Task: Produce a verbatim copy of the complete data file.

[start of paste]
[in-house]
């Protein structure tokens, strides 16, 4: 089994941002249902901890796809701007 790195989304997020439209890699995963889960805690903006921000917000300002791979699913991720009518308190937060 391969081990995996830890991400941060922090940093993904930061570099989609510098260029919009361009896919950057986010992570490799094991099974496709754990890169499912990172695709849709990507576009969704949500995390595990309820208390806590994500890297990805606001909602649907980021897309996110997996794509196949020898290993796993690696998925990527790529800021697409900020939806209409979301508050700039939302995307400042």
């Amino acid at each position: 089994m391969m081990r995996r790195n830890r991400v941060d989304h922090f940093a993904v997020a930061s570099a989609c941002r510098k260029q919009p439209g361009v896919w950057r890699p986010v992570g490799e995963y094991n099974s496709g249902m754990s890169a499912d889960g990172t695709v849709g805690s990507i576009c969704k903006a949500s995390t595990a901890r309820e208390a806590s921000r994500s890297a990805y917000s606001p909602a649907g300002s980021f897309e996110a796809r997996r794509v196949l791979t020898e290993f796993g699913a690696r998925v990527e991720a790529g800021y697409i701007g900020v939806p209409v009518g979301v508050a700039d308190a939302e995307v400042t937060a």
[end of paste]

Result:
[in-house]
């Protein structure tokens, strides 16, 4: 089994941002249902901890796809701007 790195989304997020439209890699995963889960805690903006921000917000300002791979699913991720009518308190937060 391969081990995996830890991400941060922090940093993904930061570099989609510098260029919009361009896919950057986010992570490799094991099974496709754990890169499912990172695709849709990507576009969704949500995390595990309820208390806590994500890297990805606001909602649907980021897309996110997996794509196949020898290993796993690696998925990527790529800021697409900020939806209409979301508050700039939302995307400042």
């Amino acid at each position: 089994m391969m081990r995996r790195n830890r991400v941060d989304h922090f940093a993904v997020a930061s570099a989609c941002r510098k260029q919009p439209g361009v896919w950057r890699p986010v992570g490799e995963y094991n099974s496709g249902m754990s890169a499912d889960g990172t695709v849709g805690s990507i576009c969704k903006a949500s995390t595990a901890r309820e208390a806590s921000r994500s890297a990805y917000s606001p909602a649907g300002s980021f897309e996110a796809r997996r794509v196949l791979t020898e290993f796993g699913a690696r998925v990527e991720a790529g800021y697409i701007g900020v939806p209409v009518g979301v508050a700039d308190a939302e995307v400042t937060a």